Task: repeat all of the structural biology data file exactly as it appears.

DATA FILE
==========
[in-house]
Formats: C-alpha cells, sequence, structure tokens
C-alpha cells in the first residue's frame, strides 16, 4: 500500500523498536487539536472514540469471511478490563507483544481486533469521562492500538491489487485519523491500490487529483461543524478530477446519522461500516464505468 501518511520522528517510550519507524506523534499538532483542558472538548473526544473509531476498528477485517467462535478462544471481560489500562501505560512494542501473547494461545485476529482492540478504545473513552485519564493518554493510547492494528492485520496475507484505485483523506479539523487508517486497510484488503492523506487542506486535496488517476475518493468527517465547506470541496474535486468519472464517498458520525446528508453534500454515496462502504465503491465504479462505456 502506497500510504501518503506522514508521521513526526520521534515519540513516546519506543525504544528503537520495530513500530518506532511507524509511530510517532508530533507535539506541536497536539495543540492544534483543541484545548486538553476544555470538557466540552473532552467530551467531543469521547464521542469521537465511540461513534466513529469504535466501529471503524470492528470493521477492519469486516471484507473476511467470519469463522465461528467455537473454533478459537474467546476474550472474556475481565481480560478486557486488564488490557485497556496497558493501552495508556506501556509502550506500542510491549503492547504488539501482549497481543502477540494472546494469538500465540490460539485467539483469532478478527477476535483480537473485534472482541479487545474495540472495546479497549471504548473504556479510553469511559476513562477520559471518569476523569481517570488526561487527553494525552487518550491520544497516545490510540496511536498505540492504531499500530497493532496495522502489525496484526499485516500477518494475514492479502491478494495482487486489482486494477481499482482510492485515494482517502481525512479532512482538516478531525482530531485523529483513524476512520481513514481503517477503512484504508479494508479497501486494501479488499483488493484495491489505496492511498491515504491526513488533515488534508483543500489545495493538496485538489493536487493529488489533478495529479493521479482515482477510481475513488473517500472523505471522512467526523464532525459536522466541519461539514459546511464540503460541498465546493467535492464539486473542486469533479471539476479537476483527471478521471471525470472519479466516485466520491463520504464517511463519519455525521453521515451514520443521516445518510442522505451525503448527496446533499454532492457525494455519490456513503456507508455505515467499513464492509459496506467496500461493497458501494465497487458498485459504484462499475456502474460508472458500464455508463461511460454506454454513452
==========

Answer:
[in-house]
Formats: C-alpha cells, sequence, structure tokens
C-alpha cells in the first residue's frame, strides 16, 4: 500500500523498536487539536472514540469471511478490563507483544481486533469521562492500538491489487485519523491500490487529483461543524478530477446519522461500516464505468 501518511520522528517510550519507524506523534499538532483542558472538548473526544473509531476498528477485517467462535478462544471481560489500562501505560512494542501473547494461545485476529482492540478504545473513552485519564493518554493510547492494528492485520496475507484505485483523506479539523487508517486497510484488503492523506487542506486535496488517476475518493468527517465547506470541496474535486468519472464517498458520525446528508453534500454515496462502504465503491465504479462505456 502506497500510504501518503506522514508521521513526526520521534515519540513516546519506543525504544528503537520495530513500530518506532511507524509511530510517532508530533507535539506541536497536539495543540492544534483543541484545548486538553476544555470538557466540552473532552467530551467531543469521547464521542469521537465511540461513534466513529469504535466501529471503524470492528470493521477492519469486516471484507473476511467470519469463522465461528467455537473454533478459537474467546476474550472474556475481565481480560478486557486488564488490557485497556496497558493501552495508556506501556509502550506500542510491549503492547504488539501482549497481543502477540494472546494469538500465540490460539485467539483469532478478527477476535483480537473485534472482541479487545474495540472495546479497549471504548473504556479510553469511559476513562477520559471518569476523569481517570488526561487527553494525552487518550491520544497516545490510540496511536498505540492504531499500530497493532496495522502489525496484526499485516500477518494475514492479502491478494495482487486489482486494477481499482482510492485515494482517502481525512479532512482538516478531525482530531485523529483513524476512520481513514481503517477503512484504508479494508479497501486494501479488499483488493484495491489505496492511498491515504491526513488533515488534508483543500489545495493538496485538489493536487493529488489533478495529479493521479482515482477510481475513488473517500472523505471522512467526523464532525459536522466541519461539514459546511464540503460541498465546493467535492464539486473542486469533479471539476479537476483527471478521471471525470472519479466516485466520491463520504464517511463519519455525521453521515451514520443521516445518510442522505451525503448527496446533499454532492457525494455519490456513503456507508455505515467499513464492509459496506467496500461493497458501494465497487458498485459504484462499475456502474460508472458500464455508463461511460454506454454513452